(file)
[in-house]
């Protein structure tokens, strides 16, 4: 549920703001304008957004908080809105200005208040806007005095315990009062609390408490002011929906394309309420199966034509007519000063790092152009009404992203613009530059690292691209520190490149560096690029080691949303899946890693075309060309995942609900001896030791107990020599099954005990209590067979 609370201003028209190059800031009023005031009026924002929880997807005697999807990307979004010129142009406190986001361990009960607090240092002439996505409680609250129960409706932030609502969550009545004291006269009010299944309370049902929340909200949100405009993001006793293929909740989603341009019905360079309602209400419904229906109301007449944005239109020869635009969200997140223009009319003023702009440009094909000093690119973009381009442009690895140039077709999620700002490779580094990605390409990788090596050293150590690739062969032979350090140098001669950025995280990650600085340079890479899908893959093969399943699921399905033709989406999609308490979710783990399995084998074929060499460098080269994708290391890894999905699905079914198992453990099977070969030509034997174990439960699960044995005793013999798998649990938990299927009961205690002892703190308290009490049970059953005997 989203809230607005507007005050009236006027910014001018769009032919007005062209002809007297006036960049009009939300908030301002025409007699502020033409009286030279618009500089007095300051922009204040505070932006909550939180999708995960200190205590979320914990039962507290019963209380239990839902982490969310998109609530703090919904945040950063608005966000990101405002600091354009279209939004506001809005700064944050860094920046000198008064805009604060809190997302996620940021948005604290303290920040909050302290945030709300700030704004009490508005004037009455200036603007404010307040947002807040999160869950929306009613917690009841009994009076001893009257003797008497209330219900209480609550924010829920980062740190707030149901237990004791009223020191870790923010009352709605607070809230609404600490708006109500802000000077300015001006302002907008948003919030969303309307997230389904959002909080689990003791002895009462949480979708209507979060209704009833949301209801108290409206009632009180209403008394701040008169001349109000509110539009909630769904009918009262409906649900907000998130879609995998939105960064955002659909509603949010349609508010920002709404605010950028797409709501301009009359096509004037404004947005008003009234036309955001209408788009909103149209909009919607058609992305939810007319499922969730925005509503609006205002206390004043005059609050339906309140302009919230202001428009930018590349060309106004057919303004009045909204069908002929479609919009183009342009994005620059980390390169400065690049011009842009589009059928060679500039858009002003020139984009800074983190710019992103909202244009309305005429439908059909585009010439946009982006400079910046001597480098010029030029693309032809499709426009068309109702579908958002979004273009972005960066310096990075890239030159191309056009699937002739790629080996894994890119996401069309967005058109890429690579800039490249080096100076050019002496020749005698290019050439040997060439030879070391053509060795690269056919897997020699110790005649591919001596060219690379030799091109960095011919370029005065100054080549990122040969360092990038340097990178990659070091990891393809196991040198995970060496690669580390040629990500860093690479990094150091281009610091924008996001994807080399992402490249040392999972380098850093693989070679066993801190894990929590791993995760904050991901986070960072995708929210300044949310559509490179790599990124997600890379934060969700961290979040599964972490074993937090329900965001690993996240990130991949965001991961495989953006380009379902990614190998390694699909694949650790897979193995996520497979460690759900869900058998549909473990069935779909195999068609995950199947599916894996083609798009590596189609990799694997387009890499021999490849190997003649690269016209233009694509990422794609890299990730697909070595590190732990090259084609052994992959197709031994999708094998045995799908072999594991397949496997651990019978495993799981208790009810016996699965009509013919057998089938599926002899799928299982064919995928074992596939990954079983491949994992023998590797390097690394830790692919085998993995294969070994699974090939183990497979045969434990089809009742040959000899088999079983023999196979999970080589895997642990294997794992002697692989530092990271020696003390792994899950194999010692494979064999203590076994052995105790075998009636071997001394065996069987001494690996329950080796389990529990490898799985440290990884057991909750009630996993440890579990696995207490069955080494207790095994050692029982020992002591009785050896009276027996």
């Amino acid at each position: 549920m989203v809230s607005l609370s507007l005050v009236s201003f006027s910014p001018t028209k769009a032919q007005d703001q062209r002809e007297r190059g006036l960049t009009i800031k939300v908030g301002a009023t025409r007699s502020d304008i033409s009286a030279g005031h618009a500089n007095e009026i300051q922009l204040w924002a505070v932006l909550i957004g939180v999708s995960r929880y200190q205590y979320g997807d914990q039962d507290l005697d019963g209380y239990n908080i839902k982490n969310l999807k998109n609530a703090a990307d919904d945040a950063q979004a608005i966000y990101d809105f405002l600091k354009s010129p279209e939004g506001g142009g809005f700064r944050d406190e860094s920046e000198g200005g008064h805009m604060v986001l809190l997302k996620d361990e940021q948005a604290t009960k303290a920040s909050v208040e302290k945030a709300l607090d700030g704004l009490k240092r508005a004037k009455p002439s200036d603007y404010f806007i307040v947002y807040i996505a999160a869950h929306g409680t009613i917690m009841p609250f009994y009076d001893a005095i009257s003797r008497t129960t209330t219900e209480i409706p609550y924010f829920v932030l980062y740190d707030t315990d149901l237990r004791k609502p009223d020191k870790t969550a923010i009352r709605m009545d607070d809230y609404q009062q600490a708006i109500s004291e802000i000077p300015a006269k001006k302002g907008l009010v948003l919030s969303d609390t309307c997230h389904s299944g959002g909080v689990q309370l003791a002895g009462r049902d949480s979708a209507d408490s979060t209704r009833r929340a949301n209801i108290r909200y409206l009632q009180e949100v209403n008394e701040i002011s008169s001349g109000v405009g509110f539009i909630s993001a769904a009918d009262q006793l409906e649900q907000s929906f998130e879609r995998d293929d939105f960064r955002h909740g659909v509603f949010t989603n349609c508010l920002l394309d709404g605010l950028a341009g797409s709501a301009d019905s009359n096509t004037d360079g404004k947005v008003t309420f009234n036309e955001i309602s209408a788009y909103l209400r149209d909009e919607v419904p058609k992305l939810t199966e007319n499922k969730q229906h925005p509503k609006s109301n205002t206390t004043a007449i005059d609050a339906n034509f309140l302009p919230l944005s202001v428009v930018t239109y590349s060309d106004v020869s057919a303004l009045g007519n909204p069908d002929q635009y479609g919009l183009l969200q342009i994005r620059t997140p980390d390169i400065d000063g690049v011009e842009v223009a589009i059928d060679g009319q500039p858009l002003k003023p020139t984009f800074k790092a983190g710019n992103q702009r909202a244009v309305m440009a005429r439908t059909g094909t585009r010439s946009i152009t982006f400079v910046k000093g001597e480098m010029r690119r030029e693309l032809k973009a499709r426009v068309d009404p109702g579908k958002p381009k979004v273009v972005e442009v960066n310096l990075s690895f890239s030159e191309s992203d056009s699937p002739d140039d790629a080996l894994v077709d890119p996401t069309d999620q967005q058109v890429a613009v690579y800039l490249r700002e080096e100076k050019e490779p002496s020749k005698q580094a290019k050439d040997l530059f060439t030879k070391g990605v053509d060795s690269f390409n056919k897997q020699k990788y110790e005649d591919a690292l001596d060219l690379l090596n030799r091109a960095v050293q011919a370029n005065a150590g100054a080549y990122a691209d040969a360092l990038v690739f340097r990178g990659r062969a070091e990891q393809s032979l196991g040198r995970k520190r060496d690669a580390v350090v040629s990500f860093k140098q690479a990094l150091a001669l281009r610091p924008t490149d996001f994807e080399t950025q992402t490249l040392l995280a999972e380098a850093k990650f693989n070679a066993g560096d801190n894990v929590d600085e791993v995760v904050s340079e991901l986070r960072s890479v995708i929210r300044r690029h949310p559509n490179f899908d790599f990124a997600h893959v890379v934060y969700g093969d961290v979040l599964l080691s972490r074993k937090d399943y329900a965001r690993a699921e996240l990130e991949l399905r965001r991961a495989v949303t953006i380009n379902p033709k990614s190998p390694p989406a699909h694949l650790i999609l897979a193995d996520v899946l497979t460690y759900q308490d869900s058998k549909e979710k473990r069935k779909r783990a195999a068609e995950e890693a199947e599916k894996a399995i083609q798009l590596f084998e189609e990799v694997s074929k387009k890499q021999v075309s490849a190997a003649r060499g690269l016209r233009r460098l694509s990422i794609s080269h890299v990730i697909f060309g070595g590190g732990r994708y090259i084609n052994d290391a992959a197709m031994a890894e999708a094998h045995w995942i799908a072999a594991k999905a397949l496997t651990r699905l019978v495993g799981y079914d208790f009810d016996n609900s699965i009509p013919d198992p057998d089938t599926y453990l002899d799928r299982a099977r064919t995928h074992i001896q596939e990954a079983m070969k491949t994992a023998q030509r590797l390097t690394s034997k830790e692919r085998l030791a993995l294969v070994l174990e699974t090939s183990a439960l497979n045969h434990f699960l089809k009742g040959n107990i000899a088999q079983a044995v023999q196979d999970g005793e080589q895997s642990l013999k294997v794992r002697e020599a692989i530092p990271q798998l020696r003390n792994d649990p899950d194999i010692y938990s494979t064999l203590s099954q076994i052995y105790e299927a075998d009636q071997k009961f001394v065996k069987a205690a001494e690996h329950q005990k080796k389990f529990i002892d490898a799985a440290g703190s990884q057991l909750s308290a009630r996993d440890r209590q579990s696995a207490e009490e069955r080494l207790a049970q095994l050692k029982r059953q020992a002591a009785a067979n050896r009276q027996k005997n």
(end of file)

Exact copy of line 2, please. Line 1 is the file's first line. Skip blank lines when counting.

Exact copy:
């Protein structure tokens, strides 16, 4: 549920703001304008957004908080809105200005208040806007005095315990009062609390408490002011929906394309309420199966034509007519000063790092152009009404992203613009530059690292691209520190490149560096690029080691949303899946890693075309060309995942609900001896030791107990020599099954005990209590067979 609370201003028209190059800031009023005031009026924002929880997807005697999807990307979004010129142009406190986001361990009960607090240092002439996505409680609250129960409706932030609502969550009545004291006269009010299944309370049902929340909200949100405009993001006793293929909740989603341009019905360079309602209400419904229906109301007449944005239109020869635009969200997140223009009319003023702009440009094909000093690119973009381009442009690895140039077709999620700002490779580094990605390409990788090596050293150590690739062969032979350090140098001669950025995280990650600085340079890479899908893959093969399943699921399905033709989406999609308490979710783990399995084998074929060499460098080269994708290391890894999905699905079914198992453990099977070969030509034997174990439960699960044995005793013999798998649990938990299927009961205690002892703190308290009490049970059953005997 989203809230607005507007005050009236006027910014001018769009032919007005062209002809007297006036960049009009939300908030301002025409007699502020033409009286030279618009500089007095300051922009204040505070932006909550939180999708995960200190205590979320914990039962507290019963209380239990839902982490969310998109609530703090919904945040950063608005966000990101405002600091354009279209939004506001809005700064944050860094920046000198008064805009604060809190997302996620940021948005604290303290920040909050302290945030709300700030704004009490508005004037009455200036603007404010307040947002807040999160869950929306009613917690009841009994009076001893009257003797008497209330219900209480609550924010829920980062740190707030149901237990004791009223020191870790923010009352709605607070809230609404600490708006109500802000000077300015001006302002907008948003919030969303309307997230389904959002909080689990003791002895009462949480979708209507979060209704009833949301209801108290409206009632009180209403008394701040008169001349109000509110539009909630769904009918009262409906649900907000998130879609995998939105960064955002659909509603949010349609508010920002709404605010950028797409709501301009009359096509004037404004947005008003009234036309955001209408788009909103149209909009919607058609992305939810007319499922969730925005509503609006205002206390004043005059609050339906309140302009919230202001428009930018590349060309106004057919303004009045909204069908002929479609919009183009342009994005620059980390390169400065690049011009842009589009059928060679500039858009002003020139984009800074983190710019992103909202244009309305005429439908059909585009010439946009982006400079910046001597480098010029030029693309032809499709426009068309109702579908958002979004273009972005960066310096990075890239030159191309056009699937002739790629080996894994890119996401069309967005058109890429690579800039490249080096100076050019002496020749005698290019050439040997060439030879070391053509060795690269056919897997020699110790005649591919001596060219690379030799091109960095011919370029005065100054080549990122040969360092990038340097990178990659070091990891393809196991040198995970060496690669580390040629990500860093690479990094150091281009610091924008996001994807080399992402490249040392999972380098850093693989070679066993801190894990929590791993995760904050991901986070960072995708929210300044949310559509490179790599990124997600890379934060969700961290979040599964972490074993937090329900965001690993996240990130991949965001991961495989953006380009379902990614190998390694699909694949650790897979193995996520497979460690759900869900058998549909473990069935779909195999068609995950199947599916894996083609798009590596189609990799694997387009890499021999490849190997003649690269016209233009694509990422794609890299990730697909070595590190732990090259084609052994992959197709031994999708094998045995799908072999594991397949496997651990019978495993799981208790009810016996699965009509013919057998089938599926002899799928299982064919995928074992596939990954079983491949994992023998590797390097690394830790692919085998993995294969070994699974090939183990497979045969434990089809009742040959000899088999079983023999196979999970080589895997642990294997794992002697692989530092990271020696003390792994899950194999010692494979064999203590076994052995105790075998009636071997001394065996069987001494690996329950080796389990529990490898799985440290990884057991909750009630996993440890579990696995207490069955080494207790095994050692029982020992002591009785050896009276027996």